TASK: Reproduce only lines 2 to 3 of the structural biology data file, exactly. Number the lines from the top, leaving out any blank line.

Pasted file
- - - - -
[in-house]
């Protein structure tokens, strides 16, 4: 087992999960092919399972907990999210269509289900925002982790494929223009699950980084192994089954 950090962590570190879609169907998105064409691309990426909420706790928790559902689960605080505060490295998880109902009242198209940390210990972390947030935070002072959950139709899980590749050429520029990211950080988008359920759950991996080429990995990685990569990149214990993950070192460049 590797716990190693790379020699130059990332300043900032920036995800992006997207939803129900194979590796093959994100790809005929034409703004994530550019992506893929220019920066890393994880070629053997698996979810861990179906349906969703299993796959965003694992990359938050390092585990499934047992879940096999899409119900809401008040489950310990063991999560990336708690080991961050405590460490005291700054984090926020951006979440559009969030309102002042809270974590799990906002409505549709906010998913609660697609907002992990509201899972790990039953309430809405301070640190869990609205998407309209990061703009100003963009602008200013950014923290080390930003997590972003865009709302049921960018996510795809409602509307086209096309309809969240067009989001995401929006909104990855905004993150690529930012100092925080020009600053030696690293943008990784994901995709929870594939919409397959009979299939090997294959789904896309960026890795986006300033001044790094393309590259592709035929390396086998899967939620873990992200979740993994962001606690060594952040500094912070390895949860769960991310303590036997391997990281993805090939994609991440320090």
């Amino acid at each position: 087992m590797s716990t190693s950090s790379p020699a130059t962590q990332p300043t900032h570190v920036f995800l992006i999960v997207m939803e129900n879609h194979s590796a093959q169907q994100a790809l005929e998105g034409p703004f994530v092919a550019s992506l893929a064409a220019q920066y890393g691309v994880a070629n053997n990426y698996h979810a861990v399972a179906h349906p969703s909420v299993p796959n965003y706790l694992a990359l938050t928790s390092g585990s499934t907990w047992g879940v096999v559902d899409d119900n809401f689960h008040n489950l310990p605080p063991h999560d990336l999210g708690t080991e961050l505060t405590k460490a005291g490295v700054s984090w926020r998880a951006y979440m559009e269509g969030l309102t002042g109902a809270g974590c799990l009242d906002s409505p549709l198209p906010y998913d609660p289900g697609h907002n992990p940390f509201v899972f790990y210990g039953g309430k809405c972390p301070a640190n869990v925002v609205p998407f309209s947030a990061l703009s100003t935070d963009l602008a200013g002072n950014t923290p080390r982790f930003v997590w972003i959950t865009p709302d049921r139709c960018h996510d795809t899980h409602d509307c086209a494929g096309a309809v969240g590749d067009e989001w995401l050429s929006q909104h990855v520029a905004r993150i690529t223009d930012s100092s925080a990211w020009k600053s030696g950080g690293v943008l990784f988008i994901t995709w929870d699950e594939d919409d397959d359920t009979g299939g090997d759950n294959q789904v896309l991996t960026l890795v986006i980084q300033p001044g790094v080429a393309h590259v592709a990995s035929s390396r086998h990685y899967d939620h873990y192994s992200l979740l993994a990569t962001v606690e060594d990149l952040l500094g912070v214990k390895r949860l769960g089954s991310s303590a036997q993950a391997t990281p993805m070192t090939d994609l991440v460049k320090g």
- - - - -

């Protein structure tokens, strides 16, 4: 087992999960092919399972907990999210269509289900925002982790494929223009699950980084192994089954 950090962590570190879609169907998105064409691309990426909420706790928790559902689960605080505060490295998880109902009242198209940390210990972390947030935070002072959950139709899980590749050429520029990211950080988008359920759950991996080429990995990685990569990149214990993950070192460049 590797716990190693790379020699130059990332300043900032920036995800992006997207939803129900194979590796093959994100790809005929034409703004994530550019992506893929220019920066890393994880070629053997698996979810861990179906349906969703299993796959965003694992990359938050390092585990499934047992879940096999899409119900809401008040489950310990063991999560990336708690080991961050405590460490005291700054984090926020951006979440559009969030309102002042809270974590799990906002409505549709906010998913609660697609907002992990509201899972790990039953309430809405301070640190869990609205998407309209990061703009100003963009602008200013950014923290080390930003997590972003865009709302049921960018996510795809409602509307086209096309309809969240067009989001995401929006909104990855905004993150690529930012100092925080020009600053030696690293943008990784994901995709929870594939919409397959009979299939090997294959789904896309960026890795986006300033001044790094393309590259592709035929390396086998899967939620873990992200979740993994962001606690060594952040500094912070390895949860769960991310303590036997391997990281993805090939994609991440320090």
């Amino acid at each position: 087992m590797s716990t190693s950090s790379p020699a130059t962590q990332p300043t900032h570190v920036f995800l992006i999960v997207m939803e129900n879609h194979s590796a093959q169907q994100a790809l005929e998105g034409p703004f994530v092919a550019s992506l893929a064409a220019q920066y890393g691309v994880a070629n053997n990426y698996h979810a861990v399972a179906h349906p969703s909420v299993p796959n965003y706790l694992a990359l938050t928790s390092g585990s499934t907990w047992g879940v096999v559902d899409d119900n809401f689960h008040n489950l310990p605080p063991h999560d990336l999210g708690t080991e961050l505060t405590k460490a005291g490295v700054s984090w926020r998880a951006y979440m559009e269509g969030l309102t002042g109902a809270g974590c799990l009242d906002s409505p549709l198209p906010y998913d609660p289900g697609h907002n992990p940390f509201v899972f790990y210990g039953g309430k809405c972390p301070a640190n869990v925002v609205p998407f309209s947030a990061l703009s100003t935070d963009l602008a200013g002072n950014t923290p080390r982790f930003v997590w972003i959950t865009p709302d049921r139709c960018h996510d795809t899980h409602d509307c086209a494929g096309a309809v969240g590749d067009e989001w995401l050429s929006q909104h990855v520029a905004r993150i690529t223009d930012s100092s925080a990211w020009k600053s030696g950080g690293v943008l990784f988008i994901t995709w929870d699950e594939d919409d397959d359920t009979g299939g090997d759950n294959q789904v896309l991996t960026l890795v986006i980084q300033p001044g790094v080429a393309h590259v592709a990995s035929s390396r086998h990685y899967d939620h873990y192994s992200l979740l993994a990569t962001v606690e060594d990149l952040l500094g912070v214990k390895r949860l769960g089954s991310s303590a036997q993950a391997t990281p993805m070192t090939d994609l991440v460049k320090g």